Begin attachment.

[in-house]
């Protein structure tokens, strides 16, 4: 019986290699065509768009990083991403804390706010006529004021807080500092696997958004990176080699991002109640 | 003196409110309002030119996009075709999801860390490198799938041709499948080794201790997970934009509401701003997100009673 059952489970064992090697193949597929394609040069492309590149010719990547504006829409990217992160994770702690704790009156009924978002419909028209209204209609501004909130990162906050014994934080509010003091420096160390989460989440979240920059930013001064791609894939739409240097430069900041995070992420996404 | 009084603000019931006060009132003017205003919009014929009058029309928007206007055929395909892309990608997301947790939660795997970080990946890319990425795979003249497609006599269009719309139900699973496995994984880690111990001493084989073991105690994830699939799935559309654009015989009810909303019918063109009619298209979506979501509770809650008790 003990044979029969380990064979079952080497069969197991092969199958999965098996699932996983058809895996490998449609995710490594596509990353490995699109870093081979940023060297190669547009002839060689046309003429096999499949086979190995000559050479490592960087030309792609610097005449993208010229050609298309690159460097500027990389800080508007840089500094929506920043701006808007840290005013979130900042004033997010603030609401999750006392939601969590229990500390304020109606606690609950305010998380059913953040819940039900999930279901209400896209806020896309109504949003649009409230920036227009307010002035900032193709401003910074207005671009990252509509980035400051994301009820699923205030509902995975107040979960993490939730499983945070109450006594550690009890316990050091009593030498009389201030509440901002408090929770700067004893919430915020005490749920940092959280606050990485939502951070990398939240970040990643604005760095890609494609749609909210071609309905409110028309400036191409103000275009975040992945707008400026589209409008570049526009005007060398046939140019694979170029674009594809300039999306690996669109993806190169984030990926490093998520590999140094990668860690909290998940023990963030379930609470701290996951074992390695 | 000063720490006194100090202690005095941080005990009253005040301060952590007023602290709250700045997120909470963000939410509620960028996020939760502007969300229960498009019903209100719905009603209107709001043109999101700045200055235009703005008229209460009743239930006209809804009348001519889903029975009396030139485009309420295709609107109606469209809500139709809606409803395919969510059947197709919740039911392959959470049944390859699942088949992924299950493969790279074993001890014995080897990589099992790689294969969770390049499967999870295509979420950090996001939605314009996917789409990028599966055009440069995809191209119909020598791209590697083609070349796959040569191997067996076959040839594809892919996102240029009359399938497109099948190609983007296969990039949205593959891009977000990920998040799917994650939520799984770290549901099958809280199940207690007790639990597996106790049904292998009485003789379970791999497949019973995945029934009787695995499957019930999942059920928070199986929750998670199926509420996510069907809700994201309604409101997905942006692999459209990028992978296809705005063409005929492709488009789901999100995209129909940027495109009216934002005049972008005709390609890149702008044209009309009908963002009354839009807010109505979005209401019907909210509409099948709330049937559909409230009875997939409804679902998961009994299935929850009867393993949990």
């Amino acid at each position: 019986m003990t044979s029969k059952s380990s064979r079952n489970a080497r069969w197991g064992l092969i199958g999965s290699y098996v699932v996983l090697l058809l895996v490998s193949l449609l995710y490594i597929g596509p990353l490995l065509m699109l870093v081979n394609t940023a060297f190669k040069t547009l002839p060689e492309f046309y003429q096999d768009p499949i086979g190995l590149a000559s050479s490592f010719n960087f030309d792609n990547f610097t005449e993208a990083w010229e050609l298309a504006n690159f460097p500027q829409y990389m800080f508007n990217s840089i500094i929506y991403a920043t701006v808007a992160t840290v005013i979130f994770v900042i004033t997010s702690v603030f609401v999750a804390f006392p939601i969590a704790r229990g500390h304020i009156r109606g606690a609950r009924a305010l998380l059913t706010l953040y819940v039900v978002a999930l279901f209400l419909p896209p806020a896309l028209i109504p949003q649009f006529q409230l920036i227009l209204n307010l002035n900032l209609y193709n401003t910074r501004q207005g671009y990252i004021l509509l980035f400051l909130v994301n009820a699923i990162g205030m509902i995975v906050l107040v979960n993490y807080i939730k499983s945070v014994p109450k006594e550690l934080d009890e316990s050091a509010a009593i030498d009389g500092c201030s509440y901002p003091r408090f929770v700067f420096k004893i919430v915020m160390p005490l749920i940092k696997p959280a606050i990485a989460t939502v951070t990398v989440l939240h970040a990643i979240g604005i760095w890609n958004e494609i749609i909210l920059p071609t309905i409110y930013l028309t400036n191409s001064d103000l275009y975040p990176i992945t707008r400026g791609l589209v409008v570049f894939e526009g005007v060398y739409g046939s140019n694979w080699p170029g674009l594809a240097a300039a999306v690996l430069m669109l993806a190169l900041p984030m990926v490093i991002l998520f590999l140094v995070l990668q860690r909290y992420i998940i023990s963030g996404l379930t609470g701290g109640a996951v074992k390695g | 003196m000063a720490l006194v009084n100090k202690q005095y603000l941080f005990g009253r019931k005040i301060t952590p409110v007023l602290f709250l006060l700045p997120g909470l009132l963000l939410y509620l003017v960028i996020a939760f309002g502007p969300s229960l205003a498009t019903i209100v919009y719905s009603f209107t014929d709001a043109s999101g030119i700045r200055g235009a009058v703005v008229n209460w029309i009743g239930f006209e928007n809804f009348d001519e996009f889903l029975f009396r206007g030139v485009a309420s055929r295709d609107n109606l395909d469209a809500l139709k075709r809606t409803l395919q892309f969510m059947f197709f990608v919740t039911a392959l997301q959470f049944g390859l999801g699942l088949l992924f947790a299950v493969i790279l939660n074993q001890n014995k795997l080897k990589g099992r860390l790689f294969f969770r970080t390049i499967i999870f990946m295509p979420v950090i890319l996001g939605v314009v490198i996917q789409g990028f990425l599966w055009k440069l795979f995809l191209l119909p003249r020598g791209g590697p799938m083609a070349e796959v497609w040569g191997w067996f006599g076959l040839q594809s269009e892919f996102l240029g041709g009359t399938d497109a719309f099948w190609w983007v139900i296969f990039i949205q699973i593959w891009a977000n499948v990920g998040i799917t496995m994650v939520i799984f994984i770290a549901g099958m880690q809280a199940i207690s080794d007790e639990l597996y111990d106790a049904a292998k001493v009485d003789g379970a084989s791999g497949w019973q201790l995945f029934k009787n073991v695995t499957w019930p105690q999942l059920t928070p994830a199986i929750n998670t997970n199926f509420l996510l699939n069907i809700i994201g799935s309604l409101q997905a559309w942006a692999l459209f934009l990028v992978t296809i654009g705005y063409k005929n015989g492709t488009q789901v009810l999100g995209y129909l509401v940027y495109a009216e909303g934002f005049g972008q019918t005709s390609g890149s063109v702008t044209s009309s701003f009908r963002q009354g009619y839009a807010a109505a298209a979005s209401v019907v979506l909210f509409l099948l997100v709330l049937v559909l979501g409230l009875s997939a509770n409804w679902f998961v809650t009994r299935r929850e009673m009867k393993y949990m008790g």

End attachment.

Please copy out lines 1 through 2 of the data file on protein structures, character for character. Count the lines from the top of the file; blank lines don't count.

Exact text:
[in-house]
């Protein structure tokens, strides 16, 4: 019986290699065509768009990083991403804390706010006529004021807080500092696997958004990176080699991002109640 | 003196409110309002030119996009075709999801860390490198799938041709499948080794201790997970934009509401701003997100009673 059952489970064992090697193949597929394609040069492309590149010719990547504006829409990217992160994770702690704790009156009924978002419909028209209204209609501004909130990162906050014994934080509010003091420096160390989460989440979240920059930013001064791609894939739409240097430069900041995070992420996404 | 009084603000019931006060009132003017205003919009014929009058029309928007206007055929395909892309990608997301947790939660795997970080990946890319990425795979003249497609006599269009719309139900699973496995994984880690111990001493084989073991105690994830699939799935559309654009015989009810909303019918063109009619298209979506979501509770809650008790 003990044979029969380990064979079952080497069969197991092969199958999965098996699932996983058809895996490998449609995710490594596509990353490995699109870093081979940023060297190669547009002839060689046309003429096999499949086979190995000559050479490592960087030309792609610097005449993208010229050609298309690159460097500027990389800080508007840089500094929506920043701006808007840290005013979130900042004033997010603030609401999750006392939601969590229990500390304020109606606690609950305010998380059913953040819940039900999930279901209400896209806020896309109504949003649009409230920036227009307010002035900032193709401003910074207005671009990252509509980035400051994301009820699923205030509902995975107040979960993490939730499983945070109450006594550690009890316990050091009593030498009389201030509440901002408090929770700067004893919430915020005490749920940092959280606050990485939502951070990398939240970040990643604005760095890609494609749609909210071609309905409110028309400036191409103000275009975040992945707008400026589209409008570049526009005007060398046939140019694979170029674009594809300039999306690996669109993806190169984030990926490093998520590999140094990668860690909290998940023990963030379930609470701290996951074992390695 | 000063720490006194100090202690005095941080005990009253005040301060952590007023602290709250700045997120909470963000939410509620960028996020939760502007969300229960498009019903209100719905009603209107709001043109999101700045200055235009703005008229209460009743239930006209809804009348001519889903029975009396030139485009309420295709609107109606469209809500139709809606409803395919969510059947197709919740039911392959959470049944390859699942088949992924299950493969790279074993001890014995080897990589099992790689294969969770390049499967999870295509979420950090996001939605314009996917789409990028599966055009440069995809191209119909020598791209590697083609070349796959040569191997067996076959040839594809892919996102240029009359399938497109099948190609983007296969990039949205593959891009977000990920998040799917994650939520799984770290549901099958809280199940207690007790639990597996106790049904292998009485003789379970791999497949019973995945029934009787695995499957019930999942059920928070199986929750998670199926509420996510069907809700994201309604409101997905942006692999459209990028992978296809705005063409005929492709488009789901999100995209129909940027495109009216934002005049972008005709390609890149702008044209009309009908963002009354839009807010109505979005209401019907909210509409099948709330049937559909409230009875997939409804679902998961009994299935929850009867393993949990």